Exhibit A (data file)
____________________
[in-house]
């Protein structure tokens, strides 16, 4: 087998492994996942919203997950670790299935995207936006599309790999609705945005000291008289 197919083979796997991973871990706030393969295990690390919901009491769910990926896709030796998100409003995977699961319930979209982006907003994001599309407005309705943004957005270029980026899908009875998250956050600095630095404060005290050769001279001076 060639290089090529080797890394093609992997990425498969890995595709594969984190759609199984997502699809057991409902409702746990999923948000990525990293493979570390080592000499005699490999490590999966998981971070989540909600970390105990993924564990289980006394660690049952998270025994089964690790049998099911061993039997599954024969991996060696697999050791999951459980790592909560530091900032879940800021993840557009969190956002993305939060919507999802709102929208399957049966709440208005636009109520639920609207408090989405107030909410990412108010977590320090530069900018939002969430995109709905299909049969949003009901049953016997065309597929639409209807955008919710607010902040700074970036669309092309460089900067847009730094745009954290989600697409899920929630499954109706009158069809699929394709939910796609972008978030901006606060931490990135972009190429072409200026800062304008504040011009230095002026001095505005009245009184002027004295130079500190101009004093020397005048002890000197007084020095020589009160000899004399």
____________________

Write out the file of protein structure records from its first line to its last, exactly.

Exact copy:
[in-house]
């Protein structure tokens, strides 16, 4: 087998492994996942919203997950670790299935995207936006599309790999609705945005000291008289 197919083979796997991973871990706030393969295990690390919901009491769910990926896709030796998100409003995977699961319930979209982006907003994001599309407005309705943004957005270029980026899908009875998250956050600095630095404060005290050769001279001076 060639290089090529080797890394093609992997990425498969890995595709594969984190759609199984997502699809057991409902409702746990999923948000990525990293493979570390080592000499005699490999490590999966998981971070989540909600970390105990993924564990289980006394660690049952998270025994089964690790049998099911061993039997599954024969991996060696697999050791999951459980790592909560530091900032879940800021993840557009969190956002993305939060919507999802709102929208399957049966709440208005636009109520639920609207408090989405107030909410990412108010977590320090530069900018939002969430995109709905299909049969949003009901049953016997065309597929639409209807955008919710607010902040700074970036669309092309460089900067847009730094745009954290989600697409899920929630499954109706009158069809699929394709939910796609972008978030901006606060931490990135972009190429072409200026800062304008504040011009230095002026001095505005009245009184002027004295130079500190101009004093020397005048002890000197007084020095020589009160000899004399």